Technical guidance: Sewage disposal

Most people do not need to worry about where their sewage goes. However, houses outside the water authority main sewer areas have to have a properly designed drainage system. Three basic methods of sewage disposal are available: septic tanks, cesspools, and package sewage treatment plants.

Septic tanks

A septic tank system consists of the tank itself and a drainage field. Raw sewage is fed to the tank, and settled sewage is discharged to the drainage field. Sludge accumulates at the bottom of the tank and has to be removed periodically.

The drainage field typically consists of either a soakaway or a system of sub-surface irrigation pipes, which allow the effluent from the tank to percolate into the surrounding soil.

Due to the poor soil porosity in the north of the District this system is not usually suitable. A “Percolation Test” must be undertaken in all cases to determine the length of distribution drain required.

Despite the simplicity of operation and maintenance, it is generally recognised that proper care is rarely given to septic tanks. This is believed to be due to the costs of desludging and lack of knowledge of maintenance requirements.


A cesspool is a watertight tank, installed underground, for the storage of sewage. No treatment is involved. Cesspool capacity is specified in terms of 45 days holding time, with a minimum capacity of 18m3. The cesspool should be sited at least 15m from habitable dwellings, and preferably downslope and downwind.

Cesspool liquors are strong and usually in a septic condition. It is essential that cesspools are emptied frequently. The disadvantages of cesspools are the high emptying costs and the risk of damage that would allow sewage to escape from the tank.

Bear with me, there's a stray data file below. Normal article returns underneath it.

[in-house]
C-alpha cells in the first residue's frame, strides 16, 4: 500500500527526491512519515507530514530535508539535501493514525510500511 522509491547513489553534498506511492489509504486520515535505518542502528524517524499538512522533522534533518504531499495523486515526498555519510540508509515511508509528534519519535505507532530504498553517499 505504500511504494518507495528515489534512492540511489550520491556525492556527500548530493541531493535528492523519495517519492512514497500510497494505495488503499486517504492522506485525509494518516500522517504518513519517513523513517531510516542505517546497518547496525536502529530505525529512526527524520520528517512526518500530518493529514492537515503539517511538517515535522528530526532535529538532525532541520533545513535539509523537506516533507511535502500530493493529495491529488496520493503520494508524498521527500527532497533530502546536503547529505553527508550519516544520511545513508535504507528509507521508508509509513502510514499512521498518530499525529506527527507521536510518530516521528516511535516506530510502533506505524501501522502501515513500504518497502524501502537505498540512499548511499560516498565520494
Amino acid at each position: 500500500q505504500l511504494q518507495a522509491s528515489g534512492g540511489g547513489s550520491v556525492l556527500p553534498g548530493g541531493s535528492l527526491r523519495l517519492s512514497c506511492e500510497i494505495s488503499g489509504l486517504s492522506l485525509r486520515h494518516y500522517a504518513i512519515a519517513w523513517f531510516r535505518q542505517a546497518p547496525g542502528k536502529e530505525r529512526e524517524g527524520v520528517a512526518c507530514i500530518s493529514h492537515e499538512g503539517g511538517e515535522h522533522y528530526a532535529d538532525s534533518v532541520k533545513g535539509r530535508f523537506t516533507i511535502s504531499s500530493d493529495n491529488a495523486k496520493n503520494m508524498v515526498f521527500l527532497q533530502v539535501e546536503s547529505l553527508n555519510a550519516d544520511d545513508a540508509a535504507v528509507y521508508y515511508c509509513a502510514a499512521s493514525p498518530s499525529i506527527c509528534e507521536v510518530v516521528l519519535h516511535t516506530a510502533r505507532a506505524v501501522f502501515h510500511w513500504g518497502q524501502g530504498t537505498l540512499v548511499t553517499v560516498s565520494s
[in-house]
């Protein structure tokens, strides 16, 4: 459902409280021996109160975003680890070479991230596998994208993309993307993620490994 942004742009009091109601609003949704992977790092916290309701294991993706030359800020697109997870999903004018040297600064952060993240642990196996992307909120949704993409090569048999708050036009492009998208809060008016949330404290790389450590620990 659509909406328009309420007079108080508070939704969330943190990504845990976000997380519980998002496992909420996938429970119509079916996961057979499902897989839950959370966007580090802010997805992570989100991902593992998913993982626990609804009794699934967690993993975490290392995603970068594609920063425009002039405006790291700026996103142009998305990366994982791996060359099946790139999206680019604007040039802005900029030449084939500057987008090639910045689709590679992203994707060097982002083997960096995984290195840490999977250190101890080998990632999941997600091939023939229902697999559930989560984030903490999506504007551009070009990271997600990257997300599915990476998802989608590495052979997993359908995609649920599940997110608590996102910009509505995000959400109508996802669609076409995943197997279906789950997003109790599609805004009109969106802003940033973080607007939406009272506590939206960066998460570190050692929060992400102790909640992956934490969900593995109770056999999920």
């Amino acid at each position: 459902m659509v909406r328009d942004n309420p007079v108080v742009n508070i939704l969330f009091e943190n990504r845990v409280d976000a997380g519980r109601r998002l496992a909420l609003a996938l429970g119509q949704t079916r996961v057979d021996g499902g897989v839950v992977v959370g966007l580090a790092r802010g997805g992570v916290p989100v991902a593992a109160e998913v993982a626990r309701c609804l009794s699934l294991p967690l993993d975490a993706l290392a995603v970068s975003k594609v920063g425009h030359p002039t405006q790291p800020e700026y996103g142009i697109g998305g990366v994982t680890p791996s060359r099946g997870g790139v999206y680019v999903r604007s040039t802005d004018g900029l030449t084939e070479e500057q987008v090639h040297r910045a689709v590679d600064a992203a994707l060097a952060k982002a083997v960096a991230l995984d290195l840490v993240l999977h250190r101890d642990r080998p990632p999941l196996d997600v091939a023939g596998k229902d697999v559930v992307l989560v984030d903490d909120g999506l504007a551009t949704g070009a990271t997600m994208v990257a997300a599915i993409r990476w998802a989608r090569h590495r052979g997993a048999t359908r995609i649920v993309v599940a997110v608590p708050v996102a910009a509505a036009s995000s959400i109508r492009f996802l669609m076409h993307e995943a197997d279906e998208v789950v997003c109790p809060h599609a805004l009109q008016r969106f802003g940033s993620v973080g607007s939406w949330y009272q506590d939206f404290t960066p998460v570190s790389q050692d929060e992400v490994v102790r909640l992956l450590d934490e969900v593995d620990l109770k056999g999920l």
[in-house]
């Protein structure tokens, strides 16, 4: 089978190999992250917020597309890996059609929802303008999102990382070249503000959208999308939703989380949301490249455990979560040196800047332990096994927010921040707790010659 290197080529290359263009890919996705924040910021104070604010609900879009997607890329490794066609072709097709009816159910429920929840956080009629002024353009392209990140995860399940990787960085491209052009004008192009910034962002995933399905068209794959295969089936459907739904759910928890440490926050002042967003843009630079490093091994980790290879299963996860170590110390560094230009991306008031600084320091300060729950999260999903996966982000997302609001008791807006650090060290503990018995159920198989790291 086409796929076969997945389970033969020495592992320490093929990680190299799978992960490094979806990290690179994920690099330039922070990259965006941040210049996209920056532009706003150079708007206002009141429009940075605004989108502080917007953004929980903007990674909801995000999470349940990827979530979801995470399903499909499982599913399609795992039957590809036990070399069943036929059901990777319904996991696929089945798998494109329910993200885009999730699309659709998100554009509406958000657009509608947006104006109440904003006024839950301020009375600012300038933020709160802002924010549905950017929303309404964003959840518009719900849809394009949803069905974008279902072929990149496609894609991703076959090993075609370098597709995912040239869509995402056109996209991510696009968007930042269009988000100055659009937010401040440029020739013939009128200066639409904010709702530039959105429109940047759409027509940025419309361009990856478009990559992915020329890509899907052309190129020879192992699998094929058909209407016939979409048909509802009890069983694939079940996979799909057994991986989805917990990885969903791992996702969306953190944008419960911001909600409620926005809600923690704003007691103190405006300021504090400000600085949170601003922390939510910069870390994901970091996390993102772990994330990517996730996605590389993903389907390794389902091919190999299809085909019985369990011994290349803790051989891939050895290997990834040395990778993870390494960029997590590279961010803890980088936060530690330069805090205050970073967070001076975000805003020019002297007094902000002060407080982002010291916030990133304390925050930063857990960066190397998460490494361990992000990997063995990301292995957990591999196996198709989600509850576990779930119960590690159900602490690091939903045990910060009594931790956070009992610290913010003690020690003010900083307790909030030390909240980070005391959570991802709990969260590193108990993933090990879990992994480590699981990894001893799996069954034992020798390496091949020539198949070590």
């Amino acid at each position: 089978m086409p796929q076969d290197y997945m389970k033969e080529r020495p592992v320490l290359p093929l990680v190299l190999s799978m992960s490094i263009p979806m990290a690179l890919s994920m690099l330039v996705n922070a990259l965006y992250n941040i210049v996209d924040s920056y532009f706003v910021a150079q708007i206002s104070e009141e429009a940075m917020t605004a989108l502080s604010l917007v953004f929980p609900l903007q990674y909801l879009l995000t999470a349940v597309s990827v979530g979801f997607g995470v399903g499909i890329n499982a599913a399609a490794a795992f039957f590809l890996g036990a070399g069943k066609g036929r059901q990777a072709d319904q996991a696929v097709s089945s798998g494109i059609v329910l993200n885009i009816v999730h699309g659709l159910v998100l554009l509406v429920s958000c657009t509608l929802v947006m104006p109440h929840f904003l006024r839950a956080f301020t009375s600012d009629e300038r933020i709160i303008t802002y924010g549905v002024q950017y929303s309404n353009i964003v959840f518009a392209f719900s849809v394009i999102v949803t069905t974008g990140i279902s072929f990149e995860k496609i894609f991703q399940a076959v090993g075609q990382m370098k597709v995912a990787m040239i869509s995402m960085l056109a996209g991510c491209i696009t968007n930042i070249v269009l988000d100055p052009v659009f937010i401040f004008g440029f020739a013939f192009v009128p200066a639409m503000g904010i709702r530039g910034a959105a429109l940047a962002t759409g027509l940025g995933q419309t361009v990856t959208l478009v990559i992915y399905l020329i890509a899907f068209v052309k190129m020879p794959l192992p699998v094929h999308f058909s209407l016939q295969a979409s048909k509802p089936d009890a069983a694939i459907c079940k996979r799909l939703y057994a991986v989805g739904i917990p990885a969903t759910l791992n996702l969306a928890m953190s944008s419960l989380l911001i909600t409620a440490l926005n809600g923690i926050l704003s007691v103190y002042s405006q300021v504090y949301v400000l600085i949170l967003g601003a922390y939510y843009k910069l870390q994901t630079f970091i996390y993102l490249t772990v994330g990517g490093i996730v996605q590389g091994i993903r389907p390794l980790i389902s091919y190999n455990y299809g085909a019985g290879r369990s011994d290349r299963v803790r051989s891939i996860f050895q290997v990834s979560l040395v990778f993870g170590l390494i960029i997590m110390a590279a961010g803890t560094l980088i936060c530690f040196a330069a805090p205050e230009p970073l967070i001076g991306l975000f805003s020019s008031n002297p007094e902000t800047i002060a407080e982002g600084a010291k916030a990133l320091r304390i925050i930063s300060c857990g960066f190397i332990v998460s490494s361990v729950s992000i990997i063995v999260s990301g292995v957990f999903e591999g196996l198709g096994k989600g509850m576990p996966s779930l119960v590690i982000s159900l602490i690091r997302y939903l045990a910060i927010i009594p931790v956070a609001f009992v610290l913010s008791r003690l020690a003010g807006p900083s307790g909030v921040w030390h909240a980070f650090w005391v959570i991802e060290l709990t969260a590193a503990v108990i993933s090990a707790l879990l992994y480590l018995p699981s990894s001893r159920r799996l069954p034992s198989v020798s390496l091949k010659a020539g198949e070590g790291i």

Package Sewage Treatment Plants

Modern package plants are compact and those using the activated sludge process produce less sludge than other methods. Primary settlement can also be eliminated and secondary sludge can be stored aerobically for long periods with negligible odour. These advantages over septic tanks and cesspools come at extra cost: initial outlay and maintenance costs are higher and power is required to operate the plants.

As the discharge is of a higher quality it is usually piped direct to a watercourse. This will generally require the consent of the Environment Agency before any work is undertaken. This method of disposal is often the only option available in areas with clay subsoil as soil porosity is not a concern.


Responsibility for satisfactory performance rests with the owner of the installation, and several control mechanisms exist to prevent and address problems of pollution, nuisance and health hazard. These include the planning process, building control, environmental health legislation and the regulatory function of the Environment Agency to protect water quality.

Building Regulations

The installation or replacement of a sewage disposal system is subject to the requirements of the Building Regulations. An application must be submitted prior to undertaking any work.

Please note that discharge from a wastewater treatment plant system is likely to require consent from the Environment Agency.

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